This trip was just me and my son, age 5, and we had a great time. Our first two cruises were on Royal Caribbean (also loved) but we loved sailing from New York, close to home. We did make a stop on the way to ogle the Explorer of the Seas which was leaving from Bayonne the same day, then moved on.
Embarkation: We arrived really early, and were at the pier by 10:30. There were still people getting off the ship so we hung out on the top level of the parking garage looking at the view and checking out the ship (note: if someone is dropping you off, it's $25 no matter how short a time they're parked-woo!). Inside the port, there is a small area with chairs, and we wound up in the last few rows, thankfully. Most of the people who arrived after us had to stand for over an hour. Not a great system but we were on the good end of it so I am not complaining. We went through security, checked in, took our embarkation photo and were on the ship a little after noon. Though cabins were not available until 1:30, the sheet they gave us said we could drop our carry-ons, which was fantastic, so we scooted down, dropped them off and went to the Lido deck for some lunch. So great to not have to wrestle bags while you eat lunch. We had our checked bag before sailaway, too, which was great.
Stateroom: We were in 2216, a category 1A with portholes on Deck 2, Main Deck with 1 double, 1 sofabed - perfect for a parent and child. We'd had balconies on our two previous cruises with my husband, but this was better under the circumstances. My son loved sitting in the window looking at the view but I didn't have to worry about him getting on the balcony while I was in the shower or something. A couple of times it sounded like someone was dropping hippos on the floor above us; I figure it was waves hitting the ship - and we definitely knew when they dropped anchor when the ship reached port, but were already awake by then so no problem for us. I gave up one of the much coveted picture window 1As after booking because I was worried about having him sleep in an upper, and never looked back; much preferred having two beds on the floor. Plenty of storage space, loved the little basket of amenities in the bathroom, and the beds were as comfy as promised. I peeked into a lot of other rooms during the week and they all seem to be about the same size (except, of course, the suites).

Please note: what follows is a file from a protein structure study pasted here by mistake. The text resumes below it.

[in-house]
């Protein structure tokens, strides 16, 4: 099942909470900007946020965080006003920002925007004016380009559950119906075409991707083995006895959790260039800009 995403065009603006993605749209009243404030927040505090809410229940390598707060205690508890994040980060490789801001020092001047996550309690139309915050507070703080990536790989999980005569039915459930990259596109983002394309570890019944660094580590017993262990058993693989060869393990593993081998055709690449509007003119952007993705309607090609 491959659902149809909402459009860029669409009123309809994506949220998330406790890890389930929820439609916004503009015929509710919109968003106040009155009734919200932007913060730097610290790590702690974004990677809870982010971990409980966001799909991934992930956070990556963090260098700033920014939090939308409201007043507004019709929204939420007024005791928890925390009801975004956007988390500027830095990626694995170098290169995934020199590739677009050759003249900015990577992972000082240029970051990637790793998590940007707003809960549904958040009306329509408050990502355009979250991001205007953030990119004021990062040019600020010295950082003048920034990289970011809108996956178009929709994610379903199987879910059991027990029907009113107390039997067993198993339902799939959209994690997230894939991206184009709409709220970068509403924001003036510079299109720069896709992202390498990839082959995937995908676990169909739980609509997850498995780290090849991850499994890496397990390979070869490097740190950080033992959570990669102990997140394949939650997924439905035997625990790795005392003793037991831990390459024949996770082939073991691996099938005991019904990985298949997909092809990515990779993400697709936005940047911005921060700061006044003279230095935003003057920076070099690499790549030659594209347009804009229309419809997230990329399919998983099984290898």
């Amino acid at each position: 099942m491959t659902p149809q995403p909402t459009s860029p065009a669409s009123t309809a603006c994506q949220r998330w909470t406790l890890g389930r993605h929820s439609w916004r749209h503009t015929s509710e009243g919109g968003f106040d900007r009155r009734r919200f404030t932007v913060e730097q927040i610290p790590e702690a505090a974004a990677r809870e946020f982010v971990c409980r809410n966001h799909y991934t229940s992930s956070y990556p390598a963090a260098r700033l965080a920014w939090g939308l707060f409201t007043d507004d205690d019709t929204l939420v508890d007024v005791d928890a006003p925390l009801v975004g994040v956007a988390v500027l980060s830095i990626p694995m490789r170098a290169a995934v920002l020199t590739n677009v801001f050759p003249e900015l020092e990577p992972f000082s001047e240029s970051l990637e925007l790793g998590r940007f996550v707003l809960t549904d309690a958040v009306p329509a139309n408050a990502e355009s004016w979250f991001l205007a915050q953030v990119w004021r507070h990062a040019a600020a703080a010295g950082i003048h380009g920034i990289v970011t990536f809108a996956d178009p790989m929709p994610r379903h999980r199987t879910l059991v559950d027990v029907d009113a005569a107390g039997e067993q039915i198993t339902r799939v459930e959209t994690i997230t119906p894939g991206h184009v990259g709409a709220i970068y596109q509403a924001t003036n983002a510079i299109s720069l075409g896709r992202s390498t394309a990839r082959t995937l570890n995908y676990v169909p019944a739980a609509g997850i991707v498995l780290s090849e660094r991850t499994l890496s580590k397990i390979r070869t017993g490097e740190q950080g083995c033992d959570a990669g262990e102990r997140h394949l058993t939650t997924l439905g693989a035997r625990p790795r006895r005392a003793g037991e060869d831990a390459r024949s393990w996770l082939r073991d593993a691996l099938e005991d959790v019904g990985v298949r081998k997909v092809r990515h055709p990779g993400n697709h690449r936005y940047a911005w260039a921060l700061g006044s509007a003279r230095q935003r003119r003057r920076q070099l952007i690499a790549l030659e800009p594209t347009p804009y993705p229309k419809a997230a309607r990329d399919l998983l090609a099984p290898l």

Dining Reservation: Biggest complaint of the cruise: dining time nightmares for many people. We were assigned to late seating though we'd requested early seating. There were several huge groups on board and the rest of us often were shunted off in favor of them - one was a big group of 900 people from a volunteer organization. They took a whole dining room for the early seating so the rest of us were left with leftovers, even those of us with small children who had requested early seating. After a trip to the maitre'd, waiting in line with tons of other displaced dinner people, a bit of stress as I was very upset about the whole thing, it was worked out by night 2 (though we had a table all to ourselves, so he didn't get to eat with the camp kids or I'd have been alone), but on the whole, really unnecessary to put people through all that on vacation. Surely the cruise line knows how many people have requested each seating and should be able to tell you, much in the same way they tell you with staterooms, that your requested dining time is not available. Why do you have to wait till you get on board to find that out?